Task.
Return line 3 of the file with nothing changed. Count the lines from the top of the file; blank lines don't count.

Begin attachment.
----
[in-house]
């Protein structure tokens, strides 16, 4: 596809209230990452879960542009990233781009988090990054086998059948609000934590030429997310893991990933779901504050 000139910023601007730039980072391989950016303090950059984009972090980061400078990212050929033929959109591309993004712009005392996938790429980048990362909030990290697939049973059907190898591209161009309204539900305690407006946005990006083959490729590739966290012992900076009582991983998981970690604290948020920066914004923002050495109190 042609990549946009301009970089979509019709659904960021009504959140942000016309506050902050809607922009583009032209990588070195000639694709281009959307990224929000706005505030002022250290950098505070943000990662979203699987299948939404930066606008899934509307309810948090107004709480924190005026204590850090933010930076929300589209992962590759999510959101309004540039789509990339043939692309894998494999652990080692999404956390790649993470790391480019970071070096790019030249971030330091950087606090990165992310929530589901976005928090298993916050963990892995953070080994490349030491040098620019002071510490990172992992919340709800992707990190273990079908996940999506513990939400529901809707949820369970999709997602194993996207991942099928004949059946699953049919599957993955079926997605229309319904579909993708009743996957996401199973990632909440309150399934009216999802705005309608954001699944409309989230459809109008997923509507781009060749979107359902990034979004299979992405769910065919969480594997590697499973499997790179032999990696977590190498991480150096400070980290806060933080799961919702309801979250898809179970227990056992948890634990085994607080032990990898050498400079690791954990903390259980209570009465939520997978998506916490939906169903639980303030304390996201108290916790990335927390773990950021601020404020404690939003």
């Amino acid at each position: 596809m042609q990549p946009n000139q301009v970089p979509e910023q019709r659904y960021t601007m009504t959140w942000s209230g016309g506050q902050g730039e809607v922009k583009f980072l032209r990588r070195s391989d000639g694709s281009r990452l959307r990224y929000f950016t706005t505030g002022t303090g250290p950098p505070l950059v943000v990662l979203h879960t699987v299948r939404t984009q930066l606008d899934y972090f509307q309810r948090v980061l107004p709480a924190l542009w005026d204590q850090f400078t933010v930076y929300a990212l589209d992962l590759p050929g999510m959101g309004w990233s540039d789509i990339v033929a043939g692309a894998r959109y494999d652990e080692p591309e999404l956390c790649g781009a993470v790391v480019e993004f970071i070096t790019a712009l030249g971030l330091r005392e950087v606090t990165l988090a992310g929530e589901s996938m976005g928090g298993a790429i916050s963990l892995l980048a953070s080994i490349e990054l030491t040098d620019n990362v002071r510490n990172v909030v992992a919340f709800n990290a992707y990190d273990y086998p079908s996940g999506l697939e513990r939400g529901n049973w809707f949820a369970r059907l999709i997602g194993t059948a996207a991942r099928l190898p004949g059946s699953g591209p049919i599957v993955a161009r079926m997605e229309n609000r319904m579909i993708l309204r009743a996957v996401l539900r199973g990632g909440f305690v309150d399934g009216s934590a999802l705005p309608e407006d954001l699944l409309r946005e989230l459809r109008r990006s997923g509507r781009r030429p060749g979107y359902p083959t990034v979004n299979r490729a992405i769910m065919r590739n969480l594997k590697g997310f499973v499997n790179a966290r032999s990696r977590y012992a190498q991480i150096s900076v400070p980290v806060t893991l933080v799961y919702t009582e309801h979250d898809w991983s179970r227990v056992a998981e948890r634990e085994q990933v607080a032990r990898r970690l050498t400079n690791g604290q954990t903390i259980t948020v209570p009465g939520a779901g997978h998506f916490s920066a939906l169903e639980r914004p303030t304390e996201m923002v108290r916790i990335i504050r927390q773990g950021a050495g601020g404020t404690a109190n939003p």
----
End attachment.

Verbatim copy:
């Amino acid at each position: 596809m042609q990549p946009n000139q301009v970089p979509e910023q019709r659904y960021t601007m009504t959140w942000s209230g016309g506050q902050g730039e809607v922009k583009f980072l032209r990588r070195s391989d000639g694709s281009r990452l959307r990224y929000f950016t706005t505030g002022t303090g250290p950098p505070l950059v943000v990662l979203h879960t699987v299948r939404t984009q930066l606008d899934y972090f509307q309810r948090v980061l107004p709480a924190l542009w005026d204590q850090f400078t933010v930076y929300a990212l589209d992962l590759p050929g999510m959101g309004w990233s540039d789509i990339v033929a043939g692309a894998r959109y494999d652990e080692p591309e999404l956390c790649g781009a993470v790391v480019e993004f970071i070096t790019a712009l030249g971030l330091r005392e950087v606090t990165l988090a992310g929530e589901s996938m976005g928090g298993a790429i916050s963990l892995l980048a953070s080994i490349e990054l030491t040098d620019n990362v002071r510490n990172v909030v992992a919340f709800n990290a992707y990190d273990y086998p079908s996940g999506l697939e513990r939400g529901n049973w809707f949820a369970r059907l999709i997602g194993t059948a996207a991942r099928l190898p004949g059946s699953g591209p049919i599957v993955a161009r079926m997605e229309n609000r319904m579909i993708l309204r009743a996957v996401l539900r199973g990632g909440f305690v309150d399934g009216s934590a999802l705005p309608e407006d954001l699944l409309r946005e989230l459809r109008r990006s997923g509507r781009r030429p060749g979107y359902p083959t990034v979004n299979r490729a992405i769910m065919r590739n969480l594997k590697g997310f499973v499997n790179a966290r032999s990696r977590y012992a190498q991480i150096s900076v400070p980290v806060t893991l933080v799961y919702t009582e309801h979250d898809w991983s179970r227990v056992a998981e948890r634990e085994q990933v607080a032990r990898r970690l050498t400079n690791g604290q954990t903390i259980t948020v209570p009465g939520a779901g997978h998506f916490s920066a939906l169903e639980r914004p303030t304390e996201m923002v108290r916790i990335i504050r927390q773990g950021a050495g601020g404020t404690a109190n939003p």